The Royal Air Force’s (RAF’s) first Boeing P-8A Poseidon MRA1 – serial ZP801 (c/n 64175/7532), named Pride of Moray – has landed on UK soil for the first time.
ZP801 departed Naval Air Station (NAS) Jacksonville, Florida, on February 4 and arrived at Kinloss Barracks on the Moray Firth in northern Scotland at roughly 1330 hours (GMT) that same day.
Kinloss is a former RAF station, previously home to UK maritime patrol aircraft (MPA) operations. In 2012, it was handed over to the British Army’s Royal Engineers. Its runway is maintained as a relief landing ground for aircraft operating from nearby RAF Lossiemouth, which is currently undergoing runway resurfacing work and will be the permanent home of the UK’s Poseidon force – consisting of No 120 Squadron and No 201 Squadron – later this year.
ACM Mike Wigston, Chief of the Air Staff, said: “The Poseidon MRA1 is a game-changing Maritime Patrol Aircraft. I am delighted and proud to see the ‘Pride of Moray’ and her crews returning to maritime patrol flying from Scotland, working alongside the Royal Navy to secure our seas and protect our nation. Russian submarines have nowhere to hide.”
A press release stated that the Poseidon's purchase is a direct response to increasing threats "such as Russian submarine activity in the Atlantic returning to Cold War levels, while China is also investing heavily in new Arctic facilities, infrastructure and ice-capable ships".
Defence Minister Anne-Marie Trevelyan said: "Our Poseidon fleet will soon join an integrated UK force of fighter jets, ships, submarines, helicopters and highly-trained Royal Marines, read to operate in Arctic conditions. The UK will not stand by if peace in the Arctic region is threatened".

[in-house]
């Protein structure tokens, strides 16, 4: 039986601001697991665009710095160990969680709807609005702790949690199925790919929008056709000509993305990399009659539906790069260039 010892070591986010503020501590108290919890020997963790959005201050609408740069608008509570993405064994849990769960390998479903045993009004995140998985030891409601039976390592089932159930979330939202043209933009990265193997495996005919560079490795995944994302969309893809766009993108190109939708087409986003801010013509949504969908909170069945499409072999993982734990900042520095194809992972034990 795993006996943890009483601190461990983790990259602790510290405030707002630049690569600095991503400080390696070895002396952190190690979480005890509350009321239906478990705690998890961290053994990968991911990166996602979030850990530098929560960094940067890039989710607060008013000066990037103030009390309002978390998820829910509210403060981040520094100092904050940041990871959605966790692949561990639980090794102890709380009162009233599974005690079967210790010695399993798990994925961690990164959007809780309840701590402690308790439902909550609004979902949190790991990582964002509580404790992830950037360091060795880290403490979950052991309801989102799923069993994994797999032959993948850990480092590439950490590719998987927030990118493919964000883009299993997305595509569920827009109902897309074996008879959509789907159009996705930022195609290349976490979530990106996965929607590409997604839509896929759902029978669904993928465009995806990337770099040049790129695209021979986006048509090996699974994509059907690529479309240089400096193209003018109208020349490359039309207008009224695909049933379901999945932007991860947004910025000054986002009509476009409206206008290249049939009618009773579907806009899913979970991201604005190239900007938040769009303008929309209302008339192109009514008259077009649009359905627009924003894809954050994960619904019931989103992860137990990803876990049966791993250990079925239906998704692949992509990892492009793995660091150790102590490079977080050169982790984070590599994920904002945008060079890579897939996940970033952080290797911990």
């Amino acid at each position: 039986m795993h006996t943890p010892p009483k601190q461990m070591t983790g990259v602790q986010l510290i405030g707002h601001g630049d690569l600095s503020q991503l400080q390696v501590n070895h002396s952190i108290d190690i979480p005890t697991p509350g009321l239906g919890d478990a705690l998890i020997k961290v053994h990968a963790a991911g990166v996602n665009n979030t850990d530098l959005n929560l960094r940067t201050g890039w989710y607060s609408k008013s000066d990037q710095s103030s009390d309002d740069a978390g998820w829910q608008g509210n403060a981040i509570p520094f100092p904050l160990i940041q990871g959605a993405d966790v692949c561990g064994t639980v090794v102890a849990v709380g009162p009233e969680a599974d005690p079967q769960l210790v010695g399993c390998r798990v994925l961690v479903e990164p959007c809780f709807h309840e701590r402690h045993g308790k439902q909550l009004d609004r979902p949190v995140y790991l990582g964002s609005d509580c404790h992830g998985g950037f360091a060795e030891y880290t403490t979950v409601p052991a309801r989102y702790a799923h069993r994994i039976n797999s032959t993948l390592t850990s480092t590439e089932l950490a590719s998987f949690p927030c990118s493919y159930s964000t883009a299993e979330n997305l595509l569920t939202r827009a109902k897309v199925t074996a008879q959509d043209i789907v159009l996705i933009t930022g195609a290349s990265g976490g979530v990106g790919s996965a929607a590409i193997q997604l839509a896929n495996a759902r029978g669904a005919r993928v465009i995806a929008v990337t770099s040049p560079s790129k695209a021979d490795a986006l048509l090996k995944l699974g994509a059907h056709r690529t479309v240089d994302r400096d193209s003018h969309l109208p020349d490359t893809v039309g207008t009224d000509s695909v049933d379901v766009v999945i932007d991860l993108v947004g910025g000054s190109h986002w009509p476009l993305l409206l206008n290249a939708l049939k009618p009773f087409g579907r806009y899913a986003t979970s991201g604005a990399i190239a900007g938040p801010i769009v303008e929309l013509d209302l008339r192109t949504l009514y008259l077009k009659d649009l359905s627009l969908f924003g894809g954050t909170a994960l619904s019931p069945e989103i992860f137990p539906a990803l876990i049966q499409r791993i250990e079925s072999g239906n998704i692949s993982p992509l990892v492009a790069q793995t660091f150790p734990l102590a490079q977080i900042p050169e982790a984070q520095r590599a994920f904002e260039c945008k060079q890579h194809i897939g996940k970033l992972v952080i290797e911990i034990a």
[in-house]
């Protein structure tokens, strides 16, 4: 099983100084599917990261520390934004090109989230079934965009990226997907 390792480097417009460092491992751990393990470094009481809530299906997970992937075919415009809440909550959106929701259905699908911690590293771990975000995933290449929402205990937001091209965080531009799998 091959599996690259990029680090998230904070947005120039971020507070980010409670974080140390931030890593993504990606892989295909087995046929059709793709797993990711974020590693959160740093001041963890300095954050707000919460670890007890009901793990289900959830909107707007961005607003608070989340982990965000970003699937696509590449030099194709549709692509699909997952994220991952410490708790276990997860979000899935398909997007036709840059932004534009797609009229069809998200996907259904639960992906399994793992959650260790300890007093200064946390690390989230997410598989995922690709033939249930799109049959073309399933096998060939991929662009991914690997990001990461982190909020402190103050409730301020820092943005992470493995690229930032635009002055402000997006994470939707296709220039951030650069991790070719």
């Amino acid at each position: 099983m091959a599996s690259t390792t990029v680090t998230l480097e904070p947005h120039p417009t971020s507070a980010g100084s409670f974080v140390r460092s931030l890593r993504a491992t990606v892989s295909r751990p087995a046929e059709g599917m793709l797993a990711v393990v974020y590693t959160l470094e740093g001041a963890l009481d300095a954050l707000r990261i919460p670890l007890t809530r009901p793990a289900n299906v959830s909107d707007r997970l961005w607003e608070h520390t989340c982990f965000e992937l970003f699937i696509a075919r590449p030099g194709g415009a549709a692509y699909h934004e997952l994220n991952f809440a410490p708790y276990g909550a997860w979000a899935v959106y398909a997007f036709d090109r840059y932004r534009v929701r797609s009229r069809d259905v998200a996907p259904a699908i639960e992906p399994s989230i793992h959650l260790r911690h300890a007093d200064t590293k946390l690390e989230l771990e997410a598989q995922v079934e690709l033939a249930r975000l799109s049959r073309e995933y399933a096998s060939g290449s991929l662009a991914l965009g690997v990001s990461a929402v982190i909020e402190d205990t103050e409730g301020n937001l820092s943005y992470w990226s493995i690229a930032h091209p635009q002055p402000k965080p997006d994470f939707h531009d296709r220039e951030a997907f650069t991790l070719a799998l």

"RAF Lossiemouth's strategic northerly location makes it one of the most important air stations in the UK; already home to half of the UK's Typhoon Force, and now sitting at the heart of our anti-submarine operations", she added.
The Poseidon is designed to perform extended surveillance missions at low and high altitudes. It will be able to provide high-resolution area mapping to find surface vessels and submarines using of integrated sensors. The UK's P-8 fleet will also be a core defence in the UK's continuous at-sea nuclear deterrent and will be used to work with allies across NATO such as the US and Norway.
The UK’s Road to Poseidon
The arrival of ZP801 marked the return of the UK’s maritime patrol aircraft capability which was lost following the retirement of the Nimrod MR2 in March 2010 and the controversial cancellation of its replacement, the BAE Systems Nimrod MRA4, that same year under the Strategic Defence and Security Review (SDSR).
Following the SDSR in 2015, the UK ordered nine Boeing P-8A Poseidons – in a contract worth £3bn – to fill the maritime patrol capability gap caused by the cancellation of the Nimrod MRA4.
The decision to procure the P-8A Poseidon as the RAF’s next maritime patrol aircraft has been debated since its announcement. The debate was featured in the August 2018 issue of AirForces Monthly, in which RUSI’s Justin Bronk and leading British aerospace writer, Jon Lake, argued whether Poseidon was the best option for the UK.
It was argued that the Poseidon – based on Boeing’s 737-800ERX – would provide an ‘off-the-shelf’ solution in line with US Navy-operated aircraft, mission systems and weapons suites without the need for major modification work. It was also an operationally proven platform – serving with multiple air arms up to the UK’s acquisition of the type.